The norms that the official legal systems of North American and European states apply do not derive directly from any religion. While some of those norms, such as some of the norms governing marriage, do originate, historically, in religion and religious law, no norms are today enforced by those legal systems because the norms are part of a specific religious legal order. And yet, adjudication according to religious norms is commonplace. In North America and Europe, the legal systems applying norms associated with specific religions to adherents of those religions are principally nonstate community tribunals. Outside this Northwestern world, state legal systems, particularly those of Muslim-majority jurisdictions, often permit religious normative materials to be applied to adherents of the relevant religions as a matter of state law. Both situations are examples of legal pluralism.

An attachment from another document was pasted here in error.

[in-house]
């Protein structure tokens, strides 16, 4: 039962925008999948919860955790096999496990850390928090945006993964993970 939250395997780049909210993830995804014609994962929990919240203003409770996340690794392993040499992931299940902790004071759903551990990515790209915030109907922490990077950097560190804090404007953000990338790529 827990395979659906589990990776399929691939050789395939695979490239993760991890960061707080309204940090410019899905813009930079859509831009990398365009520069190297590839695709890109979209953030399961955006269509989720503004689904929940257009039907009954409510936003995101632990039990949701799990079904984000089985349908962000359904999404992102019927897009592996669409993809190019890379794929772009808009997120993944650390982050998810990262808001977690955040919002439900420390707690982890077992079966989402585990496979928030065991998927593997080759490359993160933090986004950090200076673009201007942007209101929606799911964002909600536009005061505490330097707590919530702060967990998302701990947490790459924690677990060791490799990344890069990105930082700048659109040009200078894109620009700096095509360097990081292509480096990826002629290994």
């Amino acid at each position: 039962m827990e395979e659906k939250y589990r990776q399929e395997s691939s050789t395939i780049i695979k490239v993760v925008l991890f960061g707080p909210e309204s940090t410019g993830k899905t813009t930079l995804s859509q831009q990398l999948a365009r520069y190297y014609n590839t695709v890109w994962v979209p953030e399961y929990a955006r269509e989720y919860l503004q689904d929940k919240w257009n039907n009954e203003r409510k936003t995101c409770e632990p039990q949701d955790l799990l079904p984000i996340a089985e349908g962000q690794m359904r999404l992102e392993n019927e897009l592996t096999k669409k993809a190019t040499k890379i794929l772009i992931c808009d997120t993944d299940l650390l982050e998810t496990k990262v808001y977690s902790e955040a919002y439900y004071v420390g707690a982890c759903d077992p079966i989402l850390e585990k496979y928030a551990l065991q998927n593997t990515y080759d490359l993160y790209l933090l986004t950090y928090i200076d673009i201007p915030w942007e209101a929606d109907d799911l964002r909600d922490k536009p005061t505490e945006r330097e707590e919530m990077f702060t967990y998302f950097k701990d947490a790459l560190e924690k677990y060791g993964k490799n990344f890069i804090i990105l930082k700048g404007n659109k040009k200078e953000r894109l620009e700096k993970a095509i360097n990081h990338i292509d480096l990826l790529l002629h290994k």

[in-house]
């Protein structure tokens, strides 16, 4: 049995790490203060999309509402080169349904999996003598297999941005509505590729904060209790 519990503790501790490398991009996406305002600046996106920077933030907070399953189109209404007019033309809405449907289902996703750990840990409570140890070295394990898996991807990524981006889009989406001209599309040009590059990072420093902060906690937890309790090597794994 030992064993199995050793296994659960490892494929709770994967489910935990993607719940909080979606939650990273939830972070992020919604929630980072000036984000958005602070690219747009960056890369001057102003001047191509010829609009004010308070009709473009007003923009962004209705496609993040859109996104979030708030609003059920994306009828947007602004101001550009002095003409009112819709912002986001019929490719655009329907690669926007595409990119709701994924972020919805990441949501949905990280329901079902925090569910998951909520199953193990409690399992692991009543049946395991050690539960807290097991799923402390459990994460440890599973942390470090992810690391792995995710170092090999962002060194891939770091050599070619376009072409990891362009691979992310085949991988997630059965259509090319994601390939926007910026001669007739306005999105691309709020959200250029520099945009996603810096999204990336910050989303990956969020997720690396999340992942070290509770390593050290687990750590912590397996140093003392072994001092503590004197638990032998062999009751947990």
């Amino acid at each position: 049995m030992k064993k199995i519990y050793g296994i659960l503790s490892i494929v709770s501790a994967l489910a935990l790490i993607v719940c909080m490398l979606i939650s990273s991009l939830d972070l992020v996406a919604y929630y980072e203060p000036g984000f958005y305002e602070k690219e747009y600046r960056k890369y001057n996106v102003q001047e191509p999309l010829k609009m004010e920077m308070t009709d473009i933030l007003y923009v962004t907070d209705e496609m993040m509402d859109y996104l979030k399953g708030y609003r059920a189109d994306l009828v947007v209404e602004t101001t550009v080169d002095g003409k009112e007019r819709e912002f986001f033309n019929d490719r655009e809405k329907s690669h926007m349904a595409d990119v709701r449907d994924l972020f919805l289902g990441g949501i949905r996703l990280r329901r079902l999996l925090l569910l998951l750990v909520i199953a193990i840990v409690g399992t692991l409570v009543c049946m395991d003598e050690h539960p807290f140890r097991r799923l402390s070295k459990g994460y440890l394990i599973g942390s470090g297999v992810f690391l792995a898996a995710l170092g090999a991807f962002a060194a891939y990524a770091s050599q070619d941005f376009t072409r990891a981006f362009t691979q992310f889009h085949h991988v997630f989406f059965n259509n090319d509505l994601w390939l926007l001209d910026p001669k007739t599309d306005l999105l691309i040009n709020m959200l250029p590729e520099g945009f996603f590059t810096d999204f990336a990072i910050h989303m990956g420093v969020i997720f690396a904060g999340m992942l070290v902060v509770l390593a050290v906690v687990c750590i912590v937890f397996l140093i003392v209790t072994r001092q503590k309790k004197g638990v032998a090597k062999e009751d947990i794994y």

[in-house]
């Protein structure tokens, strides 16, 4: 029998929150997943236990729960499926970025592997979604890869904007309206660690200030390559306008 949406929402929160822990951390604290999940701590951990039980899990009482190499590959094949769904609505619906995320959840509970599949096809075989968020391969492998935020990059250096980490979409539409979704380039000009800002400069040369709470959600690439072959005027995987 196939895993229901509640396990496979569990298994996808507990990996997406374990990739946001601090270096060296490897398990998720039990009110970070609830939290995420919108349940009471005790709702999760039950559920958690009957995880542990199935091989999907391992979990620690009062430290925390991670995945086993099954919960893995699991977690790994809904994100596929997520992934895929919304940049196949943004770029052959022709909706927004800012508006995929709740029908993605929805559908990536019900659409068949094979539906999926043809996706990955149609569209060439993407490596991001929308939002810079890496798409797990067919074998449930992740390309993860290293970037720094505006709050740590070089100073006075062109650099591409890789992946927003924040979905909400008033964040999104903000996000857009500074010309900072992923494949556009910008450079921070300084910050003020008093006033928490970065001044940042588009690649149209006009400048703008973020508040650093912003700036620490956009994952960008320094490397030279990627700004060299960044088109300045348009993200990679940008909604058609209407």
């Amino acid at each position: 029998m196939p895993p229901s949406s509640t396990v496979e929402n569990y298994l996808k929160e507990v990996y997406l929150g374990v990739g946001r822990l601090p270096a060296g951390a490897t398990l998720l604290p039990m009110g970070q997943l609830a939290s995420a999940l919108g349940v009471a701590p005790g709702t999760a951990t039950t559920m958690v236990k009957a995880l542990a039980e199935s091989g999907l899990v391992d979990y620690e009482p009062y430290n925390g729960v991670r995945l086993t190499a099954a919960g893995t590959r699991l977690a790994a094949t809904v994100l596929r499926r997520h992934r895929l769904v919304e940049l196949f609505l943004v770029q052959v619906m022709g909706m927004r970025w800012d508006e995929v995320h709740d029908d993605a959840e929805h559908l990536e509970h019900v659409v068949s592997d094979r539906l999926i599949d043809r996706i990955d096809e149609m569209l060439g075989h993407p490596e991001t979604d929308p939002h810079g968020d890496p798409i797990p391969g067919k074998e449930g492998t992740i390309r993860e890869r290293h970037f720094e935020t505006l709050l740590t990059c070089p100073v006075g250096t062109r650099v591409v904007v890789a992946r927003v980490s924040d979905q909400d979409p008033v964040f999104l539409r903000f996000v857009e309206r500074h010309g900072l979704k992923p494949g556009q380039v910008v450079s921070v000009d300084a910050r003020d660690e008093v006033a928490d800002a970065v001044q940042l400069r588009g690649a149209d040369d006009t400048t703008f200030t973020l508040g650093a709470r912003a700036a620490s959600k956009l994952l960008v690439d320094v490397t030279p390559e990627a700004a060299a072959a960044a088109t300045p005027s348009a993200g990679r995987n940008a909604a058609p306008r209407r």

The popularity of the application of religious norms by state legal systems throughout much of the contemporary world raises a challenge for the Western assumption that state-enforced legality and expressly religious norms should stay apart. Can a modern state provide its citizens, residents and others subject to its power with a just and stable legal order by referring them to norms associated with their several religions and enforced by state courts?